Part 1: Chad Pettit on Amgen’s Assessment of the US Biosimilar Marketplace

October 27, 2020

Chad Pettit, MBA, executive director of marketing and team leader for global biosimilar launches at Amgen, discussed Amgen’s recent report on the state of the US biosimilars marketplace.

To read more on Amgen's report, click here.

The Center for Biosimilars® (CfB): Hello, I'm Matthew Gavidia. Today on MJH Life SciencesTM Medical World News, The Center for Biosimilars® is pleased to welcome Chad Pettit, MBA, executive director of Marketing and Global Biosimilars commercial lead for Amgen. Great to have you on.

For our first question, there have been 2 biosimilars approved all year in 2020. Some feel this is a slow pace. Why is Amgen so upbeat about the rate of biosimilar entry?

Pettit: Yeah, that's a great question, Matthew, and thank you for taking time [to speak with me]. Just as a little background. Amgen has been developing biologic medicines for 40 years and we understand innovative medicine. We've invested in biosimilars. We've got a portfolio of 10 biosimilars that we're launching, with a total investment of about $2 billion. So, we're very optimistic about the biosimilars marketplace and the direction it’s going.

If you look at this point in time, which I think is really where your question’s getting to, it's really a time of remarkable change. Today, we've got 18 FDA-approved biosimilars on the market. There are more on the way. Last year was a really incredible year. We saw a 65% jump in the number of approved biosimilars and 157% increase in the number of biosimilars that are available on the market. So, when we look at this year, we really believe that the US marketplace is really poised to welcome new biosimilars in 2020 and beyond for years to come. And the competition that results from that will result in significant cost savings for the health care system.

CfB: Now for something you just alluded to, Amgen has biosimilars in the market, as well as originators, that face competition. Would Amgen's report be less positive about the market structure if [Amgen’s own] reference products weren't holding up so well against competition?

Pettit: The report was developed as part of Amgen's commitment to staying at the forefront of biosimilar education. And it reveals the mechanisms that support the long-term success and the sustainability of the marketplace with biosimilars. And if you look at the big picture of what comes out from this data, the US marketplace is really well established and accelerating across the key therapeutic areas, which then creates this cost savings, and additional treatment options for physicians and patients.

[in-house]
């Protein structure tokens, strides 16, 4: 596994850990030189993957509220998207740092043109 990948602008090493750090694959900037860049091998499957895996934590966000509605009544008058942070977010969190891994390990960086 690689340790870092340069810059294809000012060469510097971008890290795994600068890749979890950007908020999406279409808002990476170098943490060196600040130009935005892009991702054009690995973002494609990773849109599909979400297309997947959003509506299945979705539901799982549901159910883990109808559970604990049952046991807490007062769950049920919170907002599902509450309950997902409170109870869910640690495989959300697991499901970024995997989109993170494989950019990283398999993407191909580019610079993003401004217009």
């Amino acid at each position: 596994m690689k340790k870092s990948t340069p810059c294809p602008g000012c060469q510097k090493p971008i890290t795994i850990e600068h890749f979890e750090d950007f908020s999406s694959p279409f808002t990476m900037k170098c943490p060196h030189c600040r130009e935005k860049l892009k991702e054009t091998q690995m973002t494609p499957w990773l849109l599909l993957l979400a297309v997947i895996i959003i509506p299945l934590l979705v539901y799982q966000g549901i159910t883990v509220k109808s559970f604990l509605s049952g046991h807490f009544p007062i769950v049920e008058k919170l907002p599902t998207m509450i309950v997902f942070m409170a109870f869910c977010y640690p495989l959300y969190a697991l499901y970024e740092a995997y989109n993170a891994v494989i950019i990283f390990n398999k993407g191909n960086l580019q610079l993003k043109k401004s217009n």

Like I said, Amgen has been a pioneer in biotechnology for 40 years. We have innovative medicine, which is critical to treating major diseases across patients, and we have biosimilars, which create a competition that allows for cost savings. And so, I think if anything, Amgen is actually more credible because we look at the biologics marketplace in its totality.

CfB: Can you explain how CMS' new HCPCS [Healthcare Common Procedure Coding System] codes for biosimilars have supported improved uptake and better savings?

Pettit: Yeah, that's a good question, and I think it's a bit of a technical question. I would say, and if you look at the report, we actually highlight that assigning a unique HCPCS code for each biosimilar can help promote a robust and competitive marketplace. And it really does it in 3 ways. One is having unique or separate HCPCS codes, creating a foundation for innovation by supporting a sustainable marketplace over the long term.

Secondly, because it creates a sustainable marketplace, it lowers the risks that are associated with developing and marketing these complex products that are biosimilars. And so, it allows biosimilar manufacturers like Amgen to invest with confidence in medicines that are going to compete in the medical benefit side of the US business

The third thing it does is create a level playing field for both the reference products and the biosimilars. And one of the ways it does that is by reducing some of the concerns and confusion around traceability, which shared HCPCS codes would create.

CfB: When the Amgen report talks about overall market share for biosimilars, is that CMS and private payer coverage taken together?

Pettit: Yes. It looks at the totality of the market. The reality is, when you look at the market at that level, every product is going to be different in terms of the proportion of patients who are on Medicare, typically 65 and older, vs those who are receiving coverage through their employer through private coverage. So, there are going to be differences between products.